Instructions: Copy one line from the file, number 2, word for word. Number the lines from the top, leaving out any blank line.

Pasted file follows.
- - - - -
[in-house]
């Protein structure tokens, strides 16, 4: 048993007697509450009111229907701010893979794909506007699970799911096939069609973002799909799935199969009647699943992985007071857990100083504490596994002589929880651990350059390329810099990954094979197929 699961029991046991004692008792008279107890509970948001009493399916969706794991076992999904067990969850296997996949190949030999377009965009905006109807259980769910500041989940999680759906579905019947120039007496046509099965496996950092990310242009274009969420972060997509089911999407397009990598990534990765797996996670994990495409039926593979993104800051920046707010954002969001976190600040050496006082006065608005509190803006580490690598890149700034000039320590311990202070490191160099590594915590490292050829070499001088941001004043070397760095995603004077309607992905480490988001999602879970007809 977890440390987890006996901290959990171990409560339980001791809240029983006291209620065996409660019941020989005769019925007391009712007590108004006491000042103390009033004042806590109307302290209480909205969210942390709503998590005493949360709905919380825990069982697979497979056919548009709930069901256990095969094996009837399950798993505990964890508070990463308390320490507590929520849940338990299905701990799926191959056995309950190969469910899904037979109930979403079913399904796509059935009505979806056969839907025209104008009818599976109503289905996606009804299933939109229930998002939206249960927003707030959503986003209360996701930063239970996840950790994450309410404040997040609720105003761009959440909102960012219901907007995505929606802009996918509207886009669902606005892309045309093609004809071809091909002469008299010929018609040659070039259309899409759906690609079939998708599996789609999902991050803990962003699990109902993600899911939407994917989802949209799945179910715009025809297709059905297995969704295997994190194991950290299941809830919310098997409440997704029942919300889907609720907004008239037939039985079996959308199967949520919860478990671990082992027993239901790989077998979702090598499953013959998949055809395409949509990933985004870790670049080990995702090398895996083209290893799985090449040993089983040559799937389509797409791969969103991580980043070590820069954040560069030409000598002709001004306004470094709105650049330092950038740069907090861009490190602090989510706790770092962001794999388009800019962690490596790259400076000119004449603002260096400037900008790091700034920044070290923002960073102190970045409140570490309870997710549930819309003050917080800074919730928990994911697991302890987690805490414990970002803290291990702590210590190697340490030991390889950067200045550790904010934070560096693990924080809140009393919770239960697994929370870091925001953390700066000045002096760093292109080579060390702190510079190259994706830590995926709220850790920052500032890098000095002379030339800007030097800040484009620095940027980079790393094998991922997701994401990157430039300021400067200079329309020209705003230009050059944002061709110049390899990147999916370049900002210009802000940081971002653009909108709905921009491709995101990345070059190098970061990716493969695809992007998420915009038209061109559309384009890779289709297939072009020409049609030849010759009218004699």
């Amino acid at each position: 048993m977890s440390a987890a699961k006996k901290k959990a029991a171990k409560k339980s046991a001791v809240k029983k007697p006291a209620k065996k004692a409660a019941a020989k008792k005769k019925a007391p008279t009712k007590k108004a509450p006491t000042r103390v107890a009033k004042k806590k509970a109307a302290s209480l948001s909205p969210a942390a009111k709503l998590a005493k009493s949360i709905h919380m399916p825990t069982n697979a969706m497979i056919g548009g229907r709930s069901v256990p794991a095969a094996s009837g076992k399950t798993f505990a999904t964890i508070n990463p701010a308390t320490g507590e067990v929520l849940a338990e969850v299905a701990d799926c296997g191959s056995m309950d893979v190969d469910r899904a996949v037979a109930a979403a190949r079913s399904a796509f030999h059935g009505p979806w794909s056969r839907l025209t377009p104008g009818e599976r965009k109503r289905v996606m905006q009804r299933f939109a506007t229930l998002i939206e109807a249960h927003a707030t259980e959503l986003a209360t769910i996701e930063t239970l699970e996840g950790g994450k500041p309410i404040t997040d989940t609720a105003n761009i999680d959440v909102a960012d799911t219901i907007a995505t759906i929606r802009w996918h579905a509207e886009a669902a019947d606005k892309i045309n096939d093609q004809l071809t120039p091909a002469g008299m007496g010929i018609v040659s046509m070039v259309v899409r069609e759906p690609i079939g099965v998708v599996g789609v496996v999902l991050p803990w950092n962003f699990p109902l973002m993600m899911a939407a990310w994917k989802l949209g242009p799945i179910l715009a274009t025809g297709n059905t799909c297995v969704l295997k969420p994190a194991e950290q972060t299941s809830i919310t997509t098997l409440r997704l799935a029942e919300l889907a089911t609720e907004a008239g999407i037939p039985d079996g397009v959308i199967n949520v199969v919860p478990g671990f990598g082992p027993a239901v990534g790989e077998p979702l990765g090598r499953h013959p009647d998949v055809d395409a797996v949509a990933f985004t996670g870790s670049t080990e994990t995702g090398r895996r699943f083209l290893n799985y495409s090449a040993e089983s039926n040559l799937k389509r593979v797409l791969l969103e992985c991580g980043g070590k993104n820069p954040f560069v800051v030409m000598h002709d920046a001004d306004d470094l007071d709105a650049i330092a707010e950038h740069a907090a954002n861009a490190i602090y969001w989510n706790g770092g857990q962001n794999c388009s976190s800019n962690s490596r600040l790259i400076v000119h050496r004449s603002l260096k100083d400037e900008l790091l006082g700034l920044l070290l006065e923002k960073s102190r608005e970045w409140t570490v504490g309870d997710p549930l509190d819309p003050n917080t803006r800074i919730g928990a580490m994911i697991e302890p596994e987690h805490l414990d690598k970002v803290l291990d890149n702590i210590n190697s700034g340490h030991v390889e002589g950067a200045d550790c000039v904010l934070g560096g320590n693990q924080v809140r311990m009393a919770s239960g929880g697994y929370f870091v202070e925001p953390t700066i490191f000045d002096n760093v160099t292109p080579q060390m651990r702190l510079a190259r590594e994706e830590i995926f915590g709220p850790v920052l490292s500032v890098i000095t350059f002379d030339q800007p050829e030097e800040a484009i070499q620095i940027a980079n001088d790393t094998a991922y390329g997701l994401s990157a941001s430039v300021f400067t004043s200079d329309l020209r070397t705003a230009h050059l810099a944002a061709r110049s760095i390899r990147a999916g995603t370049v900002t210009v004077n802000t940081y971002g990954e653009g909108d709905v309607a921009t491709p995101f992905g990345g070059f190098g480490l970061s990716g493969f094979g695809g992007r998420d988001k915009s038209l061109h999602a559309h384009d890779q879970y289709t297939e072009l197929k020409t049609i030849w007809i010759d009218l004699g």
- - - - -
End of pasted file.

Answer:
């Protein structure tokens, strides 16, 4: 048993007697509450009111229907701010893979794909506007699970799911096939069609973002799909799935199969009647699943992985007071857990100083504490596994002589929880651990350059390329810099990954094979197929 699961029991046991004692008792008279107890509970948001009493399916969706794991076992999904067990969850296997996949190949030999377009965009905006109807259980769910500041989940999680759906579905019947120039007496046509099965496996950092990310242009274009969420972060997509089911999407397009990598990534990765797996996670994990495409039926593979993104800051920046707010954002969001976190600040050496006082006065608005509190803006580490690598890149700034000039320590311990202070490191160099590594915590490292050829070499001088941001004043070397760095995603004077309607992905480490988001999602879970007809 977890440390987890006996901290959990171990409560339980001791809240029983006291209620065996409660019941020989005769019925007391009712007590108004006491000042103390009033004042806590109307302290209480909205969210942390709503998590005493949360709905919380825990069982697979497979056919548009709930069901256990095969094996009837399950798993505990964890508070990463308390320490507590929520849940338990299905701990799926191959056995309950190969469910899904037979109930979403079913399904796509059935009505979806056969839907025209104008009818599976109503289905996606009804299933939109229930998002939206249960927003707030959503986003209360996701930063239970996840950790994450309410404040997040609720105003761009959440909102960012219901907007995505929606802009996918509207886009669902606005892309045309093609004809071809091909002469008299010929018609040659070039259309899409759906690609079939998708599996789609999902991050803990962003699990109902993600899911939407994917989802949209799945179910715009025809297709059905297995969704295997994190194991950290299941809830919310098997409440997704029942919300889907609720907004008239037939039985079996959308199967949520919860478990671990082992027993239901790989077998979702090598499953013959998949055809395409949509990933985004870790670049080990995702090398895996083209290893799985090449040993089983040559799937389509797409791969969103991580980043070590820069954040560069030409000598002709001004306004470094709105650049330092950038740069907090861009490190602090989510706790770092962001794999388009800019962690490596790259400076000119004449603002260096400037900008790091700034920044070290923002960073102190970045409140570490309870997710549930819309003050917080800074919730928990994911697991302890987690805490414990970002803290291990702590210590190697340490030991390889950067200045550790904010934070560096693990924080809140009393919770239960697994929370870091925001953390700066000045002096760093292109080579060390702190510079190259994706830590995926709220850790920052500032890098000095002379030339800007030097800040484009620095940027980079790393094998991922997701994401990157430039300021400067200079329309020209705003230009050059944002061709110049390899990147999916370049900002210009802000940081971002653009909108709905921009491709995101990345070059190098970061990716493969695809992007998420915009038209061109559309384009890779289709297939072009020409049609030849010759009218004699």